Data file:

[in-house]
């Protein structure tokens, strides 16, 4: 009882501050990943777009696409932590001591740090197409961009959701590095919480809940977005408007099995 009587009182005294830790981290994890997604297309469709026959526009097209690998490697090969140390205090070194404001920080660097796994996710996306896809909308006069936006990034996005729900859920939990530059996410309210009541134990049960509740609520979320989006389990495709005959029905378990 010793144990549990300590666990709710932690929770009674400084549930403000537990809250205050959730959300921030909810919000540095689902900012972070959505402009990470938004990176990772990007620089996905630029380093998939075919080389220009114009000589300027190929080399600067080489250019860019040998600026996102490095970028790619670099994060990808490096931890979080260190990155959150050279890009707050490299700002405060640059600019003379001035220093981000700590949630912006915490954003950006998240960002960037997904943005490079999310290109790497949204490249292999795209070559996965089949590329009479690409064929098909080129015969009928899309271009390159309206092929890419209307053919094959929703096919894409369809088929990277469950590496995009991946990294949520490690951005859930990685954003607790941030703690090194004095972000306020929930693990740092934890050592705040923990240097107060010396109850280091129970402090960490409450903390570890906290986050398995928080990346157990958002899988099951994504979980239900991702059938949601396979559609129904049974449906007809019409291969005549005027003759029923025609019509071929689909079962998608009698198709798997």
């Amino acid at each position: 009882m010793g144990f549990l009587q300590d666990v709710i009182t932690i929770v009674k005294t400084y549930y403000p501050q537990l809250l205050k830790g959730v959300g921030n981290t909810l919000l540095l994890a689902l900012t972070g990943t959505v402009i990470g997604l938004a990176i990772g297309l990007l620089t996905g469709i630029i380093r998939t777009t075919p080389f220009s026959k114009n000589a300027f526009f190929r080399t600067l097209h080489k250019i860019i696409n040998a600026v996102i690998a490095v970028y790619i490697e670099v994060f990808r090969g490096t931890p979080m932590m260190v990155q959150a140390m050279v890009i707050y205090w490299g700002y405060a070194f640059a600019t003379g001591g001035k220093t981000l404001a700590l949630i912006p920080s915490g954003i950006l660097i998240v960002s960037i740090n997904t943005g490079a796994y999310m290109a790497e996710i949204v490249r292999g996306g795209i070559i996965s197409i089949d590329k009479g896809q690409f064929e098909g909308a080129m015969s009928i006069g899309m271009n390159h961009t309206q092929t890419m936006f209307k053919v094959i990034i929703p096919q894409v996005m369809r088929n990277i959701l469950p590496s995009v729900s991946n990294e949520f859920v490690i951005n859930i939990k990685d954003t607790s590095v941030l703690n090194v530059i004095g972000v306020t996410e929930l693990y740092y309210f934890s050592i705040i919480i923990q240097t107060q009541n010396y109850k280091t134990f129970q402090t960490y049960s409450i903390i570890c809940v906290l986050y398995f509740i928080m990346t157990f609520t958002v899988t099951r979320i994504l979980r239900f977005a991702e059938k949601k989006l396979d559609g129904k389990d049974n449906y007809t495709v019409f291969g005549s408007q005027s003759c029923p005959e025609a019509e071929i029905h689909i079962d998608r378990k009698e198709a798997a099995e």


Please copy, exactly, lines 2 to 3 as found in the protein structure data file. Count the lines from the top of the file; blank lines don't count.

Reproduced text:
């Protein structure tokens, strides 16, 4: 009882501050990943777009696409932590001591740090197409961009959701590095919480809940977005408007099995 009587009182005294830790981290994890997604297309469709026959526009097209690998490697090969140390205090070194404001920080660097796994996710996306896809909308006069936006990034996005729900859920939990530059996410309210009541134990049960509740609520979320989006389990495709005959029905378990 010793144990549990300590666990709710932690929770009674400084549930403000537990809250205050959730959300921030909810919000540095689902900012972070959505402009990470938004990176990772990007620089996905630029380093998939075919080389220009114009000589300027190929080399600067080489250019860019040998600026996102490095970028790619670099994060990808490096931890979080260190990155959150050279890009707050490299700002405060640059600019003379001035220093981000700590949630912006915490954003950006998240960002960037997904943005490079999310290109790497949204490249292999795209070559996965089949590329009479690409064929098909080129015969009928899309271009390159309206092929890419209307053919094959929703096919894409369809088929990277469950590496995009991946990294949520490690951005859930990685954003607790941030703690090194004095972000306020929930693990740092934890050592705040923990240097107060010396109850280091129970402090960490409450903390570890906290986050398995928080990346157990958002899988099951994504979980239900991702059938949601396979559609129904049974449906007809019409291969005549005027003759029923025609019509071929689909079962998608009698198709798997």
């Amino acid at each position: 009882m010793g144990f549990l009587q300590d666990v709710i009182t932690i929770v009674k005294t400084y549930y403000p501050q537990l809250l205050k830790g959730v959300g921030n981290t909810l919000l540095l994890a689902l900012t972070g990943t959505v402009i990470g997604l938004a990176i990772g297309l990007l620089t996905g469709i630029i380093r998939t777009t075919p080389f220009s026959k114009n000589a300027f526009f190929r080399t600067l097209h080489k250019i860019i696409n040998a600026v996102i690998a490095v970028y790619i490697e670099v994060f990808r090969g490096t931890p979080m932590m260190v990155q959150a140390m050279v890009i707050y205090w490299g700002y405060a070194f640059a600019t003379g001591g001035k220093t981000l404001a700590l949630i912006p920080s915490g954003i950006l660097i998240v960002s960037i740090n997904t943005g490079a796994y999310m290109a790497e996710i949204v490249r292999g996306g795209i070559i996965s197409i089949d590329k009479g896809q690409f064929e098909g909308a080129m015969s009928i006069g899309m271009n390159h961009t309206q092929t890419m936006f209307k053919v094959i990034i929703p096919q894409v996005m369809r088929n990277i959701l469950p590496s995009v729900s991946n990294e949520f859920v490690i951005n859930i939990k990685d954003t607790s590095v941030l703690n090194v530059i004095g972000v306020t996410e929930l693990y740092y309210f934890s050592i705040i919480i923990q240097t107060q009541n010396y109850k280091t134990f129970q402090t960490y049960s409450i903390i570890c809940v906290l986050y398995f509740i928080m990346t157990f609520t958002v899988t099951r979320i994504l979980r239900f977005a991702e059938k949601k989006l396979d559609g129904k389990d049974n449906y007809t495709v019409f291969g005549s408007q005027s003759c029923p005959e025609a019509e071929i029905h689909i079962d998608r378990k009698e198709a798997a099995e």